A US defence contractor, Sierra Nevada Corporation, is claiming to have developed a technology that allows sounds to be beamed directly into people’s heads. According to the New Scientist, the kit, dubbed MEDUSA (Mob Excess Deterrent Using Silent Audio), uses microwave pulses to heat tissue inside people’s skulls, causing a less than charming audible effect. The pulses can be manipulated to transmit particular sounds, potentially voices and eventually Eurovision song contest runner-ups. The technology is designed for crowd control and psychological warfare, making it appealing to the police, military and nutjobs.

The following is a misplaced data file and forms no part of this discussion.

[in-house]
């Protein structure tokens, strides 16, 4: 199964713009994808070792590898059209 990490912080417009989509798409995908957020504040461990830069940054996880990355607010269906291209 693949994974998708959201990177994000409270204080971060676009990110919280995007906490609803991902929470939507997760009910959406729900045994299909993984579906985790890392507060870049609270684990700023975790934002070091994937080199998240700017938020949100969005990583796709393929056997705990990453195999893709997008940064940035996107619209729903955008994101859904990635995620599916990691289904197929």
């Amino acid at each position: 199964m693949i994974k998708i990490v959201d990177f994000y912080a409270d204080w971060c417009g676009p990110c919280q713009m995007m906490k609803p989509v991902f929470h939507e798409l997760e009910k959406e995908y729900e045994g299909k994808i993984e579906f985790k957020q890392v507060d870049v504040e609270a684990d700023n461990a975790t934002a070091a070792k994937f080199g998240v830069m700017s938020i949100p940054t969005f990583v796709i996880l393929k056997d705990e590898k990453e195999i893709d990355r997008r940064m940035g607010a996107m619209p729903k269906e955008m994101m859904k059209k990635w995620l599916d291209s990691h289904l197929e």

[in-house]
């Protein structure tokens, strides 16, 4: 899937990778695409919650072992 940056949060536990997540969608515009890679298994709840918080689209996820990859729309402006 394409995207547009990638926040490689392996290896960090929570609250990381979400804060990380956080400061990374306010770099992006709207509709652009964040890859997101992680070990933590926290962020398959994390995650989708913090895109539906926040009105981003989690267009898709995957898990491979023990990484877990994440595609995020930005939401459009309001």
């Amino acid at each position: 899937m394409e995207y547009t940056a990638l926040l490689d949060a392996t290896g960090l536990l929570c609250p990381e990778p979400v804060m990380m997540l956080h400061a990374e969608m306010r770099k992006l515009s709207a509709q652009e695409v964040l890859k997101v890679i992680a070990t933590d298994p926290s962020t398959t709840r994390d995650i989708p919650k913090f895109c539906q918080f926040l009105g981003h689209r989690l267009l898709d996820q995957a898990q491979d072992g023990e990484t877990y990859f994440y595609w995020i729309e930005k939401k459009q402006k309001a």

Imagine a situation at the next G8 Summit, whereby a phalanx of police wielding MEDUSA ray guns, fire a volley of Cliff Richard’s greatest hits at an unsuspecting group of protesters. Because the sounds don’t travel through the eardrum, they can’t be blocked out and are also not constrained by normal audible limits. The victims would be forced to hear Sir Cliff singing ‘Summer Holiday’ at an inhuman volume. However, police and military forces that use such technology should be prepared for inevitable escalation as it would only be a matter of time before activists got their hands on the technology too, opening up the possibility for retaliatory attacks of KRS One’s ‘Sound of da Police’ or Rage Against the Machine and NWA’s various heartfelt tributes to the police services.
This first appeared in our award-winning magazine - to read more, subscribe from just £7